New Westminster unit is busy CAGE-ing crooks


Sgt. Eddie Esqueda is not a trailblazing reformer by nature, but when he moved into Westminster Police Department’s Major Crimes unit and saw how enforcement could be improved, he stepped up.

He was given the green light to move ahead and the CAGE unit was born. An acronym for Criminal Apprehension and Gang Enforcement, CAGE concentrates on rounding up criminals with outstanding warrants and putting them back in jail.

“When I came in (to Major Crimes) as a sergeant in 2021, I noticed there were several felons with outstanding warrants,” said Esqueda, a 23-year veteran at the Westminster Police Department. “Some ID’d in violent felonies.”

Members of the Criminal Apprehension and Gang Enforcement (CAGE) team at the Westminster Police Department. Photo provided by the Westminster Police Department

The unit is an evolution of the Gang Enforcement squad, which remains active although gang activity has waned in recent years.

“When we had just a gang unit, things were super active,” said Commander Cord Vandergrift. “Things have changed and gang activity has slowed a little.”

With staffing constraints leaving detectives burdened with large caseloads, and a shuffling in how Deputy District Attorneys were assigned, cracks developed through which criminals and suspects were able to slide.

“I think (the CAGE unit) has greatly enhanced the efficiency in the way the detective bureau handles cases,” said Vandergrift. “They’re a quick response team.”

No longer do criminals have time to roam free while detectives wade through back-logged cases. Through the criminal apprehension team, Esqueda said, “now we’re finding, arresting, and interviewing (fugitives).” That helps jump start the process and give detectives a leg up in their investigations.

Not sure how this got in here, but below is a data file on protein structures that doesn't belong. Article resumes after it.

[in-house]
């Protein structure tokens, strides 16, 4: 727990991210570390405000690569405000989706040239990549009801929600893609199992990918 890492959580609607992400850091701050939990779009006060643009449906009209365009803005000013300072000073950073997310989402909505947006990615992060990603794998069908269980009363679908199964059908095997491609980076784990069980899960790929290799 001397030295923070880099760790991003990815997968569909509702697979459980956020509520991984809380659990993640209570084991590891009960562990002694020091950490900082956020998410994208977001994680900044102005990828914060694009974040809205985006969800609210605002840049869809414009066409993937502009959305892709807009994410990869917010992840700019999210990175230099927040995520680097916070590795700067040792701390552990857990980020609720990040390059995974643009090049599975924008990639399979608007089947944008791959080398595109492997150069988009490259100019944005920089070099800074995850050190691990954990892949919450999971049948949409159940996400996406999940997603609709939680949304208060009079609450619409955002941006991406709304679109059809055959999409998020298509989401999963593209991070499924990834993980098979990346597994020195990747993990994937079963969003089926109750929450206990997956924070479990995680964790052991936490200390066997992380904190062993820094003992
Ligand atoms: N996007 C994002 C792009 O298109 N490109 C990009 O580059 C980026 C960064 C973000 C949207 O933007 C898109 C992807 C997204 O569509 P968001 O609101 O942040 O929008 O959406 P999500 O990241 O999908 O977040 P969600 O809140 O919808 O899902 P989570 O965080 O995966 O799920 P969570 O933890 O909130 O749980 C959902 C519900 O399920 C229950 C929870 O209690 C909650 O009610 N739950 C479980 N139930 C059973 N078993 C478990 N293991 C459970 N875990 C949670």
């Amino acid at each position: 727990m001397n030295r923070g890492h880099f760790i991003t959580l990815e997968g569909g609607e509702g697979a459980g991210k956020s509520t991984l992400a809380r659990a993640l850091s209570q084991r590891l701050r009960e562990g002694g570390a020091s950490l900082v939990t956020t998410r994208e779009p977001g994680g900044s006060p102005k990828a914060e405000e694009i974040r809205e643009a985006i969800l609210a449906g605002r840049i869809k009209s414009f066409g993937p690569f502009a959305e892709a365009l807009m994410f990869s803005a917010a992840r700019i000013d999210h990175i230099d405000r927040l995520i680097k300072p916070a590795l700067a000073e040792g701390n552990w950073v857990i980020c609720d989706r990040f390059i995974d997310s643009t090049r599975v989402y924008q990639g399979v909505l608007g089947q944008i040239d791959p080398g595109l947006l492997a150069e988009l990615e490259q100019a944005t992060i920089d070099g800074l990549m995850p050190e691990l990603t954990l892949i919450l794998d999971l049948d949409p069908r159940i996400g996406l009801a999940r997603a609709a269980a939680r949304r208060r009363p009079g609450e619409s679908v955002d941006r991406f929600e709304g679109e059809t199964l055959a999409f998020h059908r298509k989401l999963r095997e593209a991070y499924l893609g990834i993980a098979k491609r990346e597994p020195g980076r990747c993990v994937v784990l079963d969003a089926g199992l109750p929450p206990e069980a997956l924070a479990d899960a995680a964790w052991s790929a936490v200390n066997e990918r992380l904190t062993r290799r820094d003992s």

Esqueda said that until February 2021, Westminster’s Major Crimes and Gang unit had a Deputy District Attorney who worked in the building with the police. According to Esqueda, this led to an efficient prosecution system as police and the Deputy District Attorney remained literally in close contact as cases were built.

“Nothing beats having a DA on site,” Esqueda said. “He had a desk right next to the gang unit.”

After the Deputy District Attorney was relocated, Esqueda said the follow-up was not as efficient and some fugitives remained free.

The loss of the on-site Deputy District Attorney is beyond the department’s control, Vandergrift says, and though the police department works to keep open lines of communication with the county department, he admits it would be nice to have a prosecutor in-house again.

The Criminal Apprehension and Gang Enforcement (CAGE) team at the Westminster Police Department.
Photo provided by the Westminster Police Department

After launching CAGE in January, Esqueda said the unit made 101 felony arrests in 2022, including 34 fugitives suspected of being involved in violent crimes and 21 arrests of probationers and parolees. In those arrests, the team seized 12 firearms. Since the unit is relatively new, comparable statistics are not available. As a result, Esqueda’s network is setting its own bar, and setting it high.

“We had 11 or 12 arrests in January,” he said. “They’re just rolling and finding lots of success, catching bad guys and reducing crime,” Equeda said.

Since joining the Westminster Police Department, Esqueda has worked numerous positions, but from the outset, he said, “I always dreamed of investigating gang crime.” Now he is up close and personal with gangsters and other chronic criminals.

The CAGE unit consists of three detectives — Andy Travis, Nick Jezulin and Sam Gradilla — and probation officer Carlos Meza, under Esqueda’s supervision.

In addition to criminal apprehension, Esqueda said the team remains committed to the gang element of its mandate.

“We’re continuing proactive enforcement in gang areas and maintaining control over gang culture and actively intervening,” he said.

The unit also engages in joint operations with other gang units in the county. In addition, there is directed enforcement in hot spots when needed, short-term investigations, undercover work, and being involved in community events.

“So far, we’ve had nothing but positive responses,” Esqueda said. “They’ve found their rhythm and are going out and doing it every day.”